FDA Statement on Ambrosia and Other Treatment for Transfused Young People: Nope!



Christopher Lee as Dracula.

Peter Thiel is do not will be happy about it.

Hammer films

Another sign of the Trump administration's total war against all that is good in the world, the Food and Drug Administration was directly attacking vampires. In a statement, FDA Commissioner Scott Gottlieb and Peter Marks, director of the FDA's Center for Evaluation and Research on Biologics, warned "consumers" (read: "The dreaded offspring Nosferatu, the Vampyr, responsible for the symphony of the night ") plasma infusions in young donors" (read: "plasma infusions in young donors"). Until Tuesday, the start-up Ambrosia offered a service in which she transfused a liter of young blood to anyone who felt an insatiable thirst for blood in exchange for $ 8,000, a very affordable price for technology billionaires and aristocrats miners from Eastern Europe. However, according to FDA officials, consuming gallon after a gallon of hearty and nutritious young people's blood has no medical value and may involve significant risks:

In simple terms, we are concerned that some patients may be targeted by unscrupulous actors extolling plasma treatments by young donors as remedies and remedies. Such treatments have no proven clinical benefit for the uses for which these clinics advertise them and are potentially harmful. It has been reported that bad actors charge thousands of dollars for unproven and unguided injections of evidence from adequate and well-controlled trials.

In response, Ambrosia said on his website that they had "discontinued patient treatments," which seems to really give premature abandonment, at least if you know medical research on the subject. If the FDA is so certain that plasma injections in young donors do not have any of the anti-aging benefits sought by Ambrosia's customers, how do they explain this sequence of a plasma injection in young donors dating back to 2000? ?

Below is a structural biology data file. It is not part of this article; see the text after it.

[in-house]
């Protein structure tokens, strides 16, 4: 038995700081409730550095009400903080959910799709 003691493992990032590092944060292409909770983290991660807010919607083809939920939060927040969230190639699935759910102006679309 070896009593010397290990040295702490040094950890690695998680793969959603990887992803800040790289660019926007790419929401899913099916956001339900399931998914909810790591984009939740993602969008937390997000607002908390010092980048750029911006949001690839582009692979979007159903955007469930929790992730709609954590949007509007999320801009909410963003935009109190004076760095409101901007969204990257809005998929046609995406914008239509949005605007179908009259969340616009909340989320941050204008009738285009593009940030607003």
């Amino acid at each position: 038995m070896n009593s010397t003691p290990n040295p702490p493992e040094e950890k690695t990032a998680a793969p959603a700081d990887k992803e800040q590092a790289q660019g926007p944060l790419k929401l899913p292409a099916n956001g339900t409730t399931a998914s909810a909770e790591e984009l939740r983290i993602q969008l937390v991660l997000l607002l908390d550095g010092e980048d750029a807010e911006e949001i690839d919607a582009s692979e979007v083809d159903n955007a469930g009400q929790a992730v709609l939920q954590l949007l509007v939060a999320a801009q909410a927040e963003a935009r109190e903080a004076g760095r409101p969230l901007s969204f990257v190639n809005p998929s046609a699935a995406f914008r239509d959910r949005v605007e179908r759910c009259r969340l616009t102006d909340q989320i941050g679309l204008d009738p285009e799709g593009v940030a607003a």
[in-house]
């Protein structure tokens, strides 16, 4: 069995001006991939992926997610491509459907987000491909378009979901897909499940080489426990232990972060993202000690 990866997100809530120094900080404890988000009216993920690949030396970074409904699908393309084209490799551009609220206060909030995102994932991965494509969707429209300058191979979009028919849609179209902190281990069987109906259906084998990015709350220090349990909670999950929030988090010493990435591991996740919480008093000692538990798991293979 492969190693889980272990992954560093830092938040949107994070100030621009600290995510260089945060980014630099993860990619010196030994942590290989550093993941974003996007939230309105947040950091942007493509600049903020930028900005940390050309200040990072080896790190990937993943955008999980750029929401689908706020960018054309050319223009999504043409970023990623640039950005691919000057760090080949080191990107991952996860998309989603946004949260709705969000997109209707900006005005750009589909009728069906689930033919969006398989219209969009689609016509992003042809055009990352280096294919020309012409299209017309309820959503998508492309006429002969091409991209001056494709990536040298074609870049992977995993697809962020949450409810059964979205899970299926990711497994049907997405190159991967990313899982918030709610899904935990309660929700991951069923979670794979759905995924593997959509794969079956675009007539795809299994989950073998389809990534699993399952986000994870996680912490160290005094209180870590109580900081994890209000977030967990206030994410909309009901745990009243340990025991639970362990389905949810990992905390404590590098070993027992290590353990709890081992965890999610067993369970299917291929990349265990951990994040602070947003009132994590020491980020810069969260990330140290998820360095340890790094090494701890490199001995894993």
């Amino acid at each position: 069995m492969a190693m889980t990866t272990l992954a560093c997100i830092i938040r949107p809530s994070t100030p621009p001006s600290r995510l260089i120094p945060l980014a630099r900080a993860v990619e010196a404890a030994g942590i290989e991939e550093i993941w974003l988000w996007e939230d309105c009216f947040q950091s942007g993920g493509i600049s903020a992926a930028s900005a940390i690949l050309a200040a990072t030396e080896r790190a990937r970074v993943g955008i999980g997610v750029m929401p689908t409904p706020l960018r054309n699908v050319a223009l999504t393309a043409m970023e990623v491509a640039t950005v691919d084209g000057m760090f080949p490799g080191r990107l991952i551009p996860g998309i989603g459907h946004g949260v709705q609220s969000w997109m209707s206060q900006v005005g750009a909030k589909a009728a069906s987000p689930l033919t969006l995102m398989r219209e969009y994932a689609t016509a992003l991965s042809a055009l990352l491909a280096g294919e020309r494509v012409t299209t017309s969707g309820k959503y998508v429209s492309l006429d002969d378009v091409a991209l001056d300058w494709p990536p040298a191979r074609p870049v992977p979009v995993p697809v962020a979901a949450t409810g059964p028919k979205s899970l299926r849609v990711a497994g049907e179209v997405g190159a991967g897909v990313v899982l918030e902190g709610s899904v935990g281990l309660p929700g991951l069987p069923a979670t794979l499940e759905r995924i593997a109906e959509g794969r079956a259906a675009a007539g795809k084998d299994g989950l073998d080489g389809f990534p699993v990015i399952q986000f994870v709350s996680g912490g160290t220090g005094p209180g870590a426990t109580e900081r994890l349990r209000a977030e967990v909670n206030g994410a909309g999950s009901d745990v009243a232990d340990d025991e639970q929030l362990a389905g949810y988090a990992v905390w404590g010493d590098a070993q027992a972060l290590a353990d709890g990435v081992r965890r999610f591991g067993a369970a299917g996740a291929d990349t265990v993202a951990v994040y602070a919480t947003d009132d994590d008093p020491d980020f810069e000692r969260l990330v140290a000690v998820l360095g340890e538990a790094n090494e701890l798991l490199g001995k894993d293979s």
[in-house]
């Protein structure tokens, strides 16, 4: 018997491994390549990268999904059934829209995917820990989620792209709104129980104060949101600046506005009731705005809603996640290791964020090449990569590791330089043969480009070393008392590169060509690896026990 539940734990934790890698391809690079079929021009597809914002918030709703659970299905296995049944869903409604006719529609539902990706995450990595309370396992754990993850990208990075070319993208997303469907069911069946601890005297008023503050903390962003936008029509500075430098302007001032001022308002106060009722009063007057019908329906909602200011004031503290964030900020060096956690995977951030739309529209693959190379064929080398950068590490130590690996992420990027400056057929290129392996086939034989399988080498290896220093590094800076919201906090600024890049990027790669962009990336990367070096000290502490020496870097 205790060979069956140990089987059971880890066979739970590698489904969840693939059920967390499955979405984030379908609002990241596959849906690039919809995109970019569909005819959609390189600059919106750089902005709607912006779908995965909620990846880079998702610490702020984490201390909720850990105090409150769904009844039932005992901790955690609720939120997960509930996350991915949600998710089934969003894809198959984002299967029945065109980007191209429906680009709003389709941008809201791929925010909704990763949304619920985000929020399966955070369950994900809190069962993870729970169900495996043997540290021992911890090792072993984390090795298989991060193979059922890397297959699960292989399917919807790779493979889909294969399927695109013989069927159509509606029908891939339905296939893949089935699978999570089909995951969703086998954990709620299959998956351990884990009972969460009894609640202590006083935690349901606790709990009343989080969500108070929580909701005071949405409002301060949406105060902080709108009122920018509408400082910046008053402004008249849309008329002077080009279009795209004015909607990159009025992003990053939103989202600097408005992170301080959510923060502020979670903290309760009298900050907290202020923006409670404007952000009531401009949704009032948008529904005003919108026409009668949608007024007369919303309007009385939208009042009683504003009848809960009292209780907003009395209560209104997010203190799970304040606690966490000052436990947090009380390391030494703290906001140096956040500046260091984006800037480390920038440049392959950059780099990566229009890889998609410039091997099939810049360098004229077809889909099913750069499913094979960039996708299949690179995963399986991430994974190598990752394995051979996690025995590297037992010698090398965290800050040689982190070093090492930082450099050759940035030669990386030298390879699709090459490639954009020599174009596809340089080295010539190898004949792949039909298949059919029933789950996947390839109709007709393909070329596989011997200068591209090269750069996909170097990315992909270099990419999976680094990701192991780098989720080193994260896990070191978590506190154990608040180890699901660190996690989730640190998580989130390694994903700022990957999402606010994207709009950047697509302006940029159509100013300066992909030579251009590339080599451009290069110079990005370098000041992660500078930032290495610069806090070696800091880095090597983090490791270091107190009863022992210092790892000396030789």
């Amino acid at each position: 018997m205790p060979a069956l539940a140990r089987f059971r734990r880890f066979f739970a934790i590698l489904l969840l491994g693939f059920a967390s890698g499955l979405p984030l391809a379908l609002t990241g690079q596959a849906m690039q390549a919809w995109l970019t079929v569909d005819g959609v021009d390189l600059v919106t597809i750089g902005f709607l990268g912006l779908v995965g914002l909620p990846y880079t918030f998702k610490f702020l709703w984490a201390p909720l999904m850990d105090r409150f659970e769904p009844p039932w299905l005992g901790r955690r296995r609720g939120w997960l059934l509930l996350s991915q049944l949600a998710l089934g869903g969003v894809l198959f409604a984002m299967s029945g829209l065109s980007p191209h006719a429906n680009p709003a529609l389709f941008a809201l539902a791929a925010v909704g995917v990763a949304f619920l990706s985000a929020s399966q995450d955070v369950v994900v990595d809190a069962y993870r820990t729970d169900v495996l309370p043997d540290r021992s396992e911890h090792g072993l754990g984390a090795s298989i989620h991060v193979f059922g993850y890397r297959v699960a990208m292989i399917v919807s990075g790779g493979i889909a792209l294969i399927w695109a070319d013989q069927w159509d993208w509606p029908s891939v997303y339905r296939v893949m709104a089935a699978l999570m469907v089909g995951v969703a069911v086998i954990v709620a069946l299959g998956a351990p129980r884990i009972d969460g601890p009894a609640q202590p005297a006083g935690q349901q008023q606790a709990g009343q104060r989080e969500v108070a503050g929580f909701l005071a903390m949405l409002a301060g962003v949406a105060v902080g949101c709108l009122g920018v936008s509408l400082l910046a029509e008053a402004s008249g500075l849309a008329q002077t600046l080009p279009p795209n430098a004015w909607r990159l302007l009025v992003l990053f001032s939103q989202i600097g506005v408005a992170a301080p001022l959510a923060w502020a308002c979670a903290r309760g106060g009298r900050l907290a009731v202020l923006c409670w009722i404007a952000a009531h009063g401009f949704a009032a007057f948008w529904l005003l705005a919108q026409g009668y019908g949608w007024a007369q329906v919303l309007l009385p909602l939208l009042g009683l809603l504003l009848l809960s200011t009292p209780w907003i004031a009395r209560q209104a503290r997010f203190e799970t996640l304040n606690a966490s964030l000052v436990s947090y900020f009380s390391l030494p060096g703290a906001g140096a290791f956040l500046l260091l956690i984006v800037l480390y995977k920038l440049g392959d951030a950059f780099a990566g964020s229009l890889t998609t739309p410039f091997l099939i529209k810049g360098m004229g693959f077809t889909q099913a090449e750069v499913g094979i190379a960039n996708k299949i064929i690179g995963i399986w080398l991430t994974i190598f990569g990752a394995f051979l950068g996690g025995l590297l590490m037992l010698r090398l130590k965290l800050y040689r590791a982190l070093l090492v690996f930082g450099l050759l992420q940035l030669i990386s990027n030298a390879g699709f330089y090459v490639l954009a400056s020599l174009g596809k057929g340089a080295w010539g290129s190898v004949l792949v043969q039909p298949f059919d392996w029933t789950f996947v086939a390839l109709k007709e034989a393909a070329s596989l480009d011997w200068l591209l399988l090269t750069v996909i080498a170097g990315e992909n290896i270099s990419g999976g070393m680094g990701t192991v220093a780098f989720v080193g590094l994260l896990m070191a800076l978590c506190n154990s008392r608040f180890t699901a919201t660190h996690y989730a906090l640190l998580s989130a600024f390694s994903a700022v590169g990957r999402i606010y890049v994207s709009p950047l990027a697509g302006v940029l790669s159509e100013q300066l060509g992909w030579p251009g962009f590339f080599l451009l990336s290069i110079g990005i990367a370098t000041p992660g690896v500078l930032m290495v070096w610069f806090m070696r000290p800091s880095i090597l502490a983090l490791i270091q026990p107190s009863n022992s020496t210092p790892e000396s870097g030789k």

Comrade of Control, Drumpf. But as usual, the only thing worse than the Trump administration's refusal to accept scientific evidence if they contradict their political positions is their total lack of concern for the consequences of their reckless actions. In its statement, the FDA says nothing about healthy ways for non-practicing undead Americans to reduce their blood intake of young people, and there is no suggestion that anyone in the administration is even considering the possible danger to force them to follow an accelerated diet alone mitigate them. These risks are real: the actor Frank Langella, for example, never fully recovered from the blood donor clinical trials conducted with young donors in the late 1970s:

It's just another example of the Trump administration embarrassing to interfere with things they do not know like humans during a rave of blood. In Reagan's day, Republicans understood that the price of a liter of delicious young blood had to be determined by the free market, not by government regulators. But as we all have seen, Trump favors Republican principles only when they benefit personally. It is probably too much to ask Mitch McConnell to remind the president that he now runs a party dedicated to the idea that the elderly should feast on the blood of the country's youth. But could he at least turn the guy into a vampire? At first glance, giving Donald Trump the ability to fly, turn into bats and feast on the blood of the living would seem to be a counter-intuitive way of preventing him from causing further harm to the country or its inhabitants . But Vampire Trump would be the very definition of a short-term problem, eternal life or not. Do you remember the eclipse?

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